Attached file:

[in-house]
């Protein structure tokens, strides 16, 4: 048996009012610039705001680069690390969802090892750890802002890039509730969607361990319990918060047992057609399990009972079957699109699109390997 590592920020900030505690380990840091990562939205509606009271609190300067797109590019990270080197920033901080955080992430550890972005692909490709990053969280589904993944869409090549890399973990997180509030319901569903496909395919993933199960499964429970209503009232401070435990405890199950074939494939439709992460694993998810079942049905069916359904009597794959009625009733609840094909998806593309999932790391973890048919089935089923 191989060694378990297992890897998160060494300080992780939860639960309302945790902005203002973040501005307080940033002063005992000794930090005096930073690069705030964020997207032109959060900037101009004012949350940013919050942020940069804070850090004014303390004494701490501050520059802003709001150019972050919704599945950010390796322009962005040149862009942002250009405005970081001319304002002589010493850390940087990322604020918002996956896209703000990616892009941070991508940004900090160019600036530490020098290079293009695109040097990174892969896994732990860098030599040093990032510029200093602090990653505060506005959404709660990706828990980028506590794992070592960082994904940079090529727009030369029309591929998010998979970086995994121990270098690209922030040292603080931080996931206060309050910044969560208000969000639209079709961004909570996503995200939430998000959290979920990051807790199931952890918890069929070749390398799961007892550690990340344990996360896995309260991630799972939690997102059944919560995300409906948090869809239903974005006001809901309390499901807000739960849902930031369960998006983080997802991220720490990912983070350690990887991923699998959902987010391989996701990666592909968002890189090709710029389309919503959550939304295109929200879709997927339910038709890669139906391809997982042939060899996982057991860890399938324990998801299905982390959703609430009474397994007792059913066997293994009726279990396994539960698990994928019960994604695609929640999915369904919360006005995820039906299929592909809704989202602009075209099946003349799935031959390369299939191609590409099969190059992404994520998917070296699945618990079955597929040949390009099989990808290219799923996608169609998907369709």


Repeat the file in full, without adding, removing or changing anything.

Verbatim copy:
[in-house]
């Protein structure tokens, strides 16, 4: 048996009012610039705001680069690390969802090892750890802002890039509730969607361990319990918060047992057609399990009972079957699109699109390997 590592920020900030505690380990840091990562939205509606009271609190300067797109590019990270080197920033901080955080992430550890972005692909490709990053969280589904993944869409090549890399973990997180509030319901569903496909395919993933199960499964429970209503009232401070435990405890199950074939494939439709992460694993998810079942049905069916359904009597794959009625009733609840094909998806593309999932790391973890048919089935089923 191989060694378990297992890897998160060494300080992780939860639960309302945790902005203002973040501005307080940033002063005992000794930090005096930073690069705030964020997207032109959060900037101009004012949350940013919050942020940069804070850090004014303390004494701490501050520059802003709001150019972050919704599945950010390796322009962005040149862009942002250009405005970081001319304002002589010493850390940087990322604020918002996956896209703000990616892009941070991508940004900090160019600036530490020098290079293009695109040097990174892969896994732990860098030599040093990032510029200093602090990653505060506005959404709660990706828990980028506590794992070592960082994904940079090529727009030369029309591929998010998979970086995994121990270098690209922030040292603080931080996931206060309050910044969560208000969000639209079709961004909570996503995200939430998000959290979920990051807790199931952890918890069929070749390398799961007892550690990340344990996360896995309260991630799972939690997102059944919560995300409906948090869809239903974005006001809901309390499901807000739960849902930031369960998006983080997802991220720490990912983070350690990887991923699998959902987010391989996701990666592909968002890189090709710029389309919503959550939304295109929200879709997927339910038709890669139906391809997982042939060899996982057991860890399938324990998801299905982390959703609430009474397994007792059913066997293994009726279990396994539960698990994928019960994604695609929640999915369904919360006005995820039906299929592909809704989202602009075209099946003349799935031959390369299939191609590409099969190059992404994520998917070296699945618990079955597929040949390009099989990808290219799923996608169609998907369709």